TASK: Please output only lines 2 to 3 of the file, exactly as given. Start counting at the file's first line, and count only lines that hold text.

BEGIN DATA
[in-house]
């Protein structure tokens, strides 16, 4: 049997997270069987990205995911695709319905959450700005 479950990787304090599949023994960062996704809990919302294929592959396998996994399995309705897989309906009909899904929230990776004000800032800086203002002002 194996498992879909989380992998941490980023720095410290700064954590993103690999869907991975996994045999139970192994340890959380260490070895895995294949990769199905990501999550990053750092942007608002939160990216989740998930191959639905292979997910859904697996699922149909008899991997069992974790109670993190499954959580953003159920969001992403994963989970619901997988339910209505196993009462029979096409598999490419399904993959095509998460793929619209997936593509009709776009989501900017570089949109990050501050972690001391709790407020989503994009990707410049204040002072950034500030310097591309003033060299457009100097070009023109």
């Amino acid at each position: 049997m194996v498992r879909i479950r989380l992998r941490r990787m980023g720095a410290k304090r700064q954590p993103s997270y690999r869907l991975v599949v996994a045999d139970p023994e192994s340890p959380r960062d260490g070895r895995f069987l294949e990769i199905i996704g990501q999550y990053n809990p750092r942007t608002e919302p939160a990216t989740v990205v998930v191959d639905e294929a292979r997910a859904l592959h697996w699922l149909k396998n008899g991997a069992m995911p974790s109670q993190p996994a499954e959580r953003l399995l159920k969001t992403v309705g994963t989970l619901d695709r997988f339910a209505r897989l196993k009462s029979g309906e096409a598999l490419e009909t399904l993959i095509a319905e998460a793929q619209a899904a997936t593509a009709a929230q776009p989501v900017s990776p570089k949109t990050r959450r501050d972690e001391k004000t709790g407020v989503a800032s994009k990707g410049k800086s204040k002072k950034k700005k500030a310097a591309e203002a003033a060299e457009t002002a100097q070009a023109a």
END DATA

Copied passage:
């Protein structure tokens, strides 16, 4: 049997997270069987990205995911695709319905959450700005 479950990787304090599949023994960062996704809990919302294929592959396998996994399995309705897989309906009909899904929230990776004000800032800086203002002002 194996498992879909989380992998941490980023720095410290700064954590993103690999869907991975996994045999139970192994340890959380260490070895895995294949990769199905990501999550990053750092942007608002939160990216989740998930191959639905292979997910859904697996699922149909008899991997069992974790109670993190499954959580953003159920969001992403994963989970619901997988339910209505196993009462029979096409598999490419399904993959095509998460793929619209997936593509009709776009989501900017570089949109990050501050972690001391709790407020989503994009990707410049204040002072950034500030310097591309003033060299457009100097070009023109």
């Amino acid at each position: 049997m194996v498992r879909i479950r989380l992998r941490r990787m980023g720095a410290k304090r700064q954590p993103s997270y690999r869907l991975v599949v996994a045999d139970p023994e192994s340890p959380r960062d260490g070895r895995f069987l294949e990769i199905i996704g990501q999550y990053n809990p750092r942007t608002e919302p939160a990216t989740v990205v998930v191959d639905e294929a292979r997910a859904l592959h697996w699922l149909k396998n008899g991997a069992m995911p974790s109670q993190p996994a499954e959580r953003l399995l159920k969001t992403v309705g994963t989970l619901d695709r997988f339910a209505r897989l196993k009462s029979g309906e096409a598999l490419e009909t399904l993959i095509a319905e998460a793929q619209a899904a997936t593509a009709a929230q776009p989501v900017s990776p570089k949109t990050r959450r501050d972690e001391k004000t709790g407020v989503a800032s994009k990707g410049k800086s204040k002072k950034k700005k500030a310097a591309e203002a003033a060299e457009t002002a100097q070009a023109a």